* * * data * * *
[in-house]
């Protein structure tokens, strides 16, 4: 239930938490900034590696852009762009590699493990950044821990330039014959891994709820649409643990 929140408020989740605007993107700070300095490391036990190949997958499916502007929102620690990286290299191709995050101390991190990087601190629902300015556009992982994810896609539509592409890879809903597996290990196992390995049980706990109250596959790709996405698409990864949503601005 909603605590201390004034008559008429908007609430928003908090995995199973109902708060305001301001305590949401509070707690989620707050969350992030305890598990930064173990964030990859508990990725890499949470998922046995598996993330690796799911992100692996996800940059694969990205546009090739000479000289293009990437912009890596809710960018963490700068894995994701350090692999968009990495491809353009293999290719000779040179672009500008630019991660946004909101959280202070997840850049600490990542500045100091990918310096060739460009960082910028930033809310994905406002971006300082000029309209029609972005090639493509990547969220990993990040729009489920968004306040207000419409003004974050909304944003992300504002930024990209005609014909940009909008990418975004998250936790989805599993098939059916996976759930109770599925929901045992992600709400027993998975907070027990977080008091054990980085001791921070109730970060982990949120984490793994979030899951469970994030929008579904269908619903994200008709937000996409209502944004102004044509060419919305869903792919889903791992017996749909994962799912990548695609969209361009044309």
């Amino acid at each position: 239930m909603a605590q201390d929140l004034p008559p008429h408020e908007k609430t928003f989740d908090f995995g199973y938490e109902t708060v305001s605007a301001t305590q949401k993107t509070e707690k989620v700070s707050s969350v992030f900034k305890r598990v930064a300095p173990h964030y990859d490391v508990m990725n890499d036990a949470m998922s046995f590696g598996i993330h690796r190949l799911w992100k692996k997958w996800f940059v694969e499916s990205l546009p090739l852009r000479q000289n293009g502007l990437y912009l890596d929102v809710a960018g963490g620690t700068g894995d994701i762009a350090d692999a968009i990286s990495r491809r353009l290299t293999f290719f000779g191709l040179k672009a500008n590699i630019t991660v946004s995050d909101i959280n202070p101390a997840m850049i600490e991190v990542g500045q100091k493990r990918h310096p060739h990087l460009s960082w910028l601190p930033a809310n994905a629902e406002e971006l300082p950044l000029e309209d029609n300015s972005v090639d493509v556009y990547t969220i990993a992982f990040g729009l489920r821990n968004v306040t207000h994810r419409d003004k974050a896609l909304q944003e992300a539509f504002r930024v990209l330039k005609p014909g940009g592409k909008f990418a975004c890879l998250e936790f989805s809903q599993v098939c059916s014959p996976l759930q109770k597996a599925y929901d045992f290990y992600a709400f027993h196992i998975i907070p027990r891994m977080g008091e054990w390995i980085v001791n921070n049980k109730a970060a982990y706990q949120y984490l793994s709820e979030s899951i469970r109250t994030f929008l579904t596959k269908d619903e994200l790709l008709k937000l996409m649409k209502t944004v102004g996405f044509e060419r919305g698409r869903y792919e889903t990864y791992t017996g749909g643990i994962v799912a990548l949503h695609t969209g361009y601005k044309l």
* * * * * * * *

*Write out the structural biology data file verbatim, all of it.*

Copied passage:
[in-house]
């Protein structure tokens, strides 16, 4: 239930938490900034590696852009762009590699493990950044821990330039014959891994709820649409643990 929140408020989740605007993107700070300095490391036990190949997958499916502007929102620690990286290299191709995050101390991190990087601190629902300015556009992982994810896609539509592409890879809903597996290990196992390995049980706990109250596959790709996405698409990864949503601005 909603605590201390004034008559008429908007609430928003908090995995199973109902708060305001301001305590949401509070707690989620707050969350992030305890598990930064173990964030990859508990990725890499949470998922046995598996993330690796799911992100692996996800940059694969990205546009090739000479000289293009990437912009890596809710960018963490700068894995994701350090692999968009990495491809353009293999290719000779040179672009500008630019991660946004909101959280202070997840850049600490990542500045100091990918310096060739460009960082910028930033809310994905406002971006300082000029309209029609972005090639493509990547969220990993990040729009489920968004306040207000419409003004974050909304944003992300504002930024990209005609014909940009909008990418975004998250936790989805599993098939059916996976759930109770599925929901045992992600709400027993998975907070027990977080008091054990980085001791921070109730970060982990949120984490793994979030899951469970994030929008579904269908619903994200008709937000996409209502944004102004044509060419919305869903792919889903791992017996749909994962799912990548695609969209361009044309």
């Amino acid at each position: 239930m909603a605590q201390d929140l004034p008559p008429h408020e908007k609430t928003f989740d908090f995995g199973y938490e109902t708060v305001s605007a301001t305590q949401k993107t509070e707690k989620v700070s707050s969350v992030f900034k305890r598990v930064a300095p173990h964030y990859d490391v508990m990725n890499d036990a949470m998922s046995f590696g598996i993330h690796r190949l799911w992100k692996k997958w996800f940059v694969e499916s990205l546009p090739l852009r000479q000289n293009g502007l990437y912009l890596d929102v809710a960018g963490g620690t700068g894995d994701i762009a350090d692999a968009i990286s990495r491809r353009l290299t293999f290719f000779g191709l040179k672009a500008n590699i630019t991660v946004s995050d909101i959280n202070p101390a997840m850049i600490e991190v990542g500045q100091k493990r990918h310096p060739h990087l460009s960082w910028l601190p930033a809310n994905a629902e406002e971006l300082p950044l000029e309209d029609n300015s972005v090639d493509v556009y990547t969220i990993a992982f990040g729009l489920r821990n968004v306040t207000h994810r419409d003004k974050a896609l909304q944003e992300a539509f504002r930024v990209l330039k005609p014909g940009g592409k909008f990418a975004c890879l998250e936790f989805s809903q599993v098939c059916s014959p996976l759930q109770k597996a599925y929901d045992f290990y992600a709400f027993h196992i998975i907070p027990r891994m977080g008091e054990w390995i980085v001791n921070n049980k109730a970060a982990y706990q949120y984490l793994s709820e979030s899951i469970r109250t994030f929008l579904t596959k269908d619903e994200l790709l008709k937000l996409m649409k209502t944004v102004g996405f044509e060419r919305g698409r869903y792919e889903t990864y791992t017996g749909g643990i994962v799912a990548l949503h695609t969209g361009y601005k044309l």